"My opponent was a young chess player a couple of years older than me. He was my antipode to some extent. While he was an established person who had a high rank in the society being a navy officer, I was just a university student. He was already an established chess player and I was still researching chess ( something I kept doing for many years!). While he had  very strong character, I still had to work a lot to develop mine! He liked to attack and knew how to do it well. And it took for me about 20 years to acquire this skill. He felt this huge difference between us and I could see his  contempt towards me as a chess player. That's why I was very attentive in our game. And his contempt could have really ruined his game because he had thought that he would have been be able to beat me easily.  For example now, instead of a normal developing move 6. d2-d4 he popped up his queen. Was he going to deliver the scholar's mate??"

Here is what Korchnoi says about his opponent , GM Yuri Avebakh, in the following game:

"My opponent is a very experienced grandmaster , a big expert of openings and endgames. He got a classical education in his childhood and therefore he thinks about chess as a scientist. Most of all in chess he appreciated logic. The strategical consistency is Averbakh's chess goal."  

Now let's see how Korchnoi uses this information in their game:

"The consequences of 15. Nc4 were totally unclear to me. But I thought that Averbakh, who played logical chess, wouldn't move his knight back to the square where it was just a short time ago"  

Sure enough Averbakh didn't play 15. Nc4!

Finally I want to discuss our memorable game, especially since Kasparov paints a slightly inaccurate picture in his brilliant "My Great Predecessors."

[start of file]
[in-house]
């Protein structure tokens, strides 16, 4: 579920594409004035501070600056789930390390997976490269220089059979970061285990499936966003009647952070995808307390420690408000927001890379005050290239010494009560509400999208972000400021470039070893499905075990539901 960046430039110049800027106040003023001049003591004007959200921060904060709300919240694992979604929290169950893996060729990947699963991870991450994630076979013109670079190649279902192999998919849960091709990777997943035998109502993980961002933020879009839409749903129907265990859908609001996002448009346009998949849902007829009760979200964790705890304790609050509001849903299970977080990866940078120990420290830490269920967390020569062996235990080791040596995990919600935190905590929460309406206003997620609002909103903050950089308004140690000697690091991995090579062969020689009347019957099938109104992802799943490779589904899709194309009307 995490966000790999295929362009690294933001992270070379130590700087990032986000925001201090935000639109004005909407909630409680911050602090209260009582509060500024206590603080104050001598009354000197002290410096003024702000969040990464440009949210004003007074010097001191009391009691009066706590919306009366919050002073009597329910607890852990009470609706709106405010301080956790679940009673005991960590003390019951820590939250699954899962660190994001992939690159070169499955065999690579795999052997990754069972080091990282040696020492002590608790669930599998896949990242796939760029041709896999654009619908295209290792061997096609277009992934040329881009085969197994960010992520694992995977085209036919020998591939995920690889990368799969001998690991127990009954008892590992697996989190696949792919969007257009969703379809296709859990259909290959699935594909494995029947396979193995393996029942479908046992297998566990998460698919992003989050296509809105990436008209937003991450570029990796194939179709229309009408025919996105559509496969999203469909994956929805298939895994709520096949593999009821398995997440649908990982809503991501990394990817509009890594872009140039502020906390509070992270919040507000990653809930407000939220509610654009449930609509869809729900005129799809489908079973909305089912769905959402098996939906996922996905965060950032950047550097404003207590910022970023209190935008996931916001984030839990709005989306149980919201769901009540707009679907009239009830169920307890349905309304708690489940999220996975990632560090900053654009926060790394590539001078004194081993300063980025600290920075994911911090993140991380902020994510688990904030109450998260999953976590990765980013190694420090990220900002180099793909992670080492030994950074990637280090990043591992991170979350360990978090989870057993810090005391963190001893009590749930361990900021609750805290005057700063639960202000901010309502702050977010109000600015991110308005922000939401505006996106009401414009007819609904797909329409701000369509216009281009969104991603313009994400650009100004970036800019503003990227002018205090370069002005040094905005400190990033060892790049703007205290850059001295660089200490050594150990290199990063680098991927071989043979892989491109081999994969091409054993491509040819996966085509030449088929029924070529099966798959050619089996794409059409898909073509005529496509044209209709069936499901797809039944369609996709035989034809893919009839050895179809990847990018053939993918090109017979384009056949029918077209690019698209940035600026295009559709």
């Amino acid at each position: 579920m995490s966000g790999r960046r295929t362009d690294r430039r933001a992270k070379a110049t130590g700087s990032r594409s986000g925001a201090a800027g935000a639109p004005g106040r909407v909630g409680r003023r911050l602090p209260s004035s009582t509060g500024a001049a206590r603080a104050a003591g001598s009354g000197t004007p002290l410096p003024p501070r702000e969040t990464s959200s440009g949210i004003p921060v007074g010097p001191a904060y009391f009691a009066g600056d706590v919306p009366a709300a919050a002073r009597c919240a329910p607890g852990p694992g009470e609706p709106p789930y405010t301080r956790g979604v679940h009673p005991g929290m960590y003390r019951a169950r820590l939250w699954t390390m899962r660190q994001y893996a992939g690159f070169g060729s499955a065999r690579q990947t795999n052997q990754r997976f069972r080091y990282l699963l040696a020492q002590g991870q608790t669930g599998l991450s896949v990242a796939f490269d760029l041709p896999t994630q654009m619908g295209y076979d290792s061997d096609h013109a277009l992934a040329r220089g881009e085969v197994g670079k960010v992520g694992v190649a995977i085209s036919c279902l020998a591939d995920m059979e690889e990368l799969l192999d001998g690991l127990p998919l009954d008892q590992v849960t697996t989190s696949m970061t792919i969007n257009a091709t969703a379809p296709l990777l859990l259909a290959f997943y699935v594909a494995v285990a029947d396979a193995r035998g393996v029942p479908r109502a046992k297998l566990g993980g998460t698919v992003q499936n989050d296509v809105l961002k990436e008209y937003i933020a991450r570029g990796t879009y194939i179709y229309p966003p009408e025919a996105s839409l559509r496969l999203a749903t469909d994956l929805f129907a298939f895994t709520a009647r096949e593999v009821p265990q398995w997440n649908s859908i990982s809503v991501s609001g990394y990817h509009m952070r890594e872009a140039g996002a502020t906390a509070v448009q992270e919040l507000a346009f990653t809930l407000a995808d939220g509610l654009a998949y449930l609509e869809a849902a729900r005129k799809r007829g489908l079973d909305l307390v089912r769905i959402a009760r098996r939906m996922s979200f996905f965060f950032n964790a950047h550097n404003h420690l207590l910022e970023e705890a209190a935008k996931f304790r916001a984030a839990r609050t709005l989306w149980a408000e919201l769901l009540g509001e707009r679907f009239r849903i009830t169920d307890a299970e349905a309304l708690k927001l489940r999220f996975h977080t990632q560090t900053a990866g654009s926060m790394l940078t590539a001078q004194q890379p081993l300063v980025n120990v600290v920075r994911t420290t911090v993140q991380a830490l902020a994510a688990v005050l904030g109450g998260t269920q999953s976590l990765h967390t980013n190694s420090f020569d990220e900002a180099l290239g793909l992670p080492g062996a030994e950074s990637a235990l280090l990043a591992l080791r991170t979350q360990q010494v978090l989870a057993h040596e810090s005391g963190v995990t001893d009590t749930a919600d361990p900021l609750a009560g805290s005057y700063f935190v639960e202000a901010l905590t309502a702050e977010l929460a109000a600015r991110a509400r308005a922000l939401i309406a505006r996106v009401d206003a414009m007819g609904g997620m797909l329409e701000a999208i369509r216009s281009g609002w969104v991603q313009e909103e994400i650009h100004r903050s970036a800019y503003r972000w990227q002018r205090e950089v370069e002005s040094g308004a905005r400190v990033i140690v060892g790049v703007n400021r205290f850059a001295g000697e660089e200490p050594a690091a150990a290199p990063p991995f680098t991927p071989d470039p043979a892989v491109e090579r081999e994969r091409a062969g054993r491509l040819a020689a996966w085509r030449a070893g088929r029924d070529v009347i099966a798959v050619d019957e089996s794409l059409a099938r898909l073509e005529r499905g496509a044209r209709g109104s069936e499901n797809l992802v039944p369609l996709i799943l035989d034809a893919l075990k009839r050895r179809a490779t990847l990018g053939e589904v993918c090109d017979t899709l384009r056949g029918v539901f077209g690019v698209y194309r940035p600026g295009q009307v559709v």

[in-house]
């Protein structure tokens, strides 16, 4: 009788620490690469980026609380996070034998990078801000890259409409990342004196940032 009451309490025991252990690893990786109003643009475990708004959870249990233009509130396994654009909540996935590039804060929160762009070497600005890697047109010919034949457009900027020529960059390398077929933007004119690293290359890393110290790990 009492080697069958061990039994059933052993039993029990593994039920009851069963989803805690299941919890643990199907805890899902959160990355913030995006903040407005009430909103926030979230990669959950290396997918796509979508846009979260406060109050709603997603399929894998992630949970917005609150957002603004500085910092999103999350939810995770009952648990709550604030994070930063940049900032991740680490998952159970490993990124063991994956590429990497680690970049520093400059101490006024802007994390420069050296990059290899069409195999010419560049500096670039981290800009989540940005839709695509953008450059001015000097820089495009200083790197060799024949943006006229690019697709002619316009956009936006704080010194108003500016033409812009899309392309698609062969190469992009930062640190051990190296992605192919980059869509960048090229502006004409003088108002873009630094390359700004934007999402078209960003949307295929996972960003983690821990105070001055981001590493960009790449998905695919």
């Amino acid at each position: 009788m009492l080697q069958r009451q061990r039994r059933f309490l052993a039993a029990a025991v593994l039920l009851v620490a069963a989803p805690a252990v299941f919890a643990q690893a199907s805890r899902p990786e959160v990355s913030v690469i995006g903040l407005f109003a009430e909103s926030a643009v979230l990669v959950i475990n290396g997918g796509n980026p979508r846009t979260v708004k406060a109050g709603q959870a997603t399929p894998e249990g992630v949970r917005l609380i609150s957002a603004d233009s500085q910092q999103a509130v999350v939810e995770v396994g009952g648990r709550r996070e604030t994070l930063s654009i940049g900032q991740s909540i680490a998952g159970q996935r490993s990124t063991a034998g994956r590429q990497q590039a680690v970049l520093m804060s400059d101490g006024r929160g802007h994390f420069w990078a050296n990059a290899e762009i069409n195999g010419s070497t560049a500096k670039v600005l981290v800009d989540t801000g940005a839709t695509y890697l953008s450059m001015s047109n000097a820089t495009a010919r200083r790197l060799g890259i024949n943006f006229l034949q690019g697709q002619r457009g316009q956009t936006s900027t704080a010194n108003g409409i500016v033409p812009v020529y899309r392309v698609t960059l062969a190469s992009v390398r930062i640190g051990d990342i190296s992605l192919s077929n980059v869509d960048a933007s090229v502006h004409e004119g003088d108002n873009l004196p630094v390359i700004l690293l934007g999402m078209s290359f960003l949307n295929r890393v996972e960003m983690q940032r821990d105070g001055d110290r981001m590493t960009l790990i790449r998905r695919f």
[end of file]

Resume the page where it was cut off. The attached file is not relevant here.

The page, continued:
Since we already analyzed this game in the above-mentioned article, let's talk about the key position of the whole game:

So, instead of the correct 14.Nxe5, which was essentially winning the game, or even 15. Nxe5, which would lead to an approximately even position according Korchnoi and Kasparov, I played the losing 15.Nxd4??

Kasparov suggests in his book that I simply didn't see the move 15.f4! after 14. Nxe5 Qd6.  Of course from Kasparov's chess height I was just a chess tourist, but nevertheless I was in the top 50 in the world at that point and therefore the move 15. f4 was the first move I considered. In our post-mortem after the game, Korchnoi  asked me why I didn't play this variation. I told him that  Black is winning after 15... Qc5 with a nasty threat of a discovered checkmate and attack on my Nc3. And then Korchnoi showed me a very simple refutation: 16. e3! and Black is in trouble.

Boy, did I hate myself then! Apparently the threat of checkmate was so strong that I stopped analysis of the position exactly one move before White wins!

In his annotations, Korchnoi explains that when he started his attack he knew that it was incorrect and yet he decided to go ahead and attack!

This is how Korchnoi explains his bold decision:

"Here we come across a phenomenon which I would like to call the 'young Tal effect.' Playing the game with all your energy, emanating a kind of hypnotic influence and an air of absolute confidence, a player can sometimes convince his opponent that his tricks are watertight and absolutely irrefutable! I knew Tal very well, and he was aware, indeed proud of his hypnotic abilities. As for me, I have never had any idea of what happens off the board -- until Serper started to show me the variations in the post-mortem analysis."

Korchnoi's explanation is spot on! He was drilling the board with his eyes during the game. I could almost see the beams of light there, even though he wore glasses. How could I possibly allow him to threaten a checkmate in one move? And not even a simple checkmate but one delivered by a discovered double-check!

So, I easily convinced myself that 14. Nxe5! was losing and chose instead the "safe" 14.Nxd4??.  

Bravo Viktor Lvovich and thank you for the lesson! It was a great privilege and honor to play you!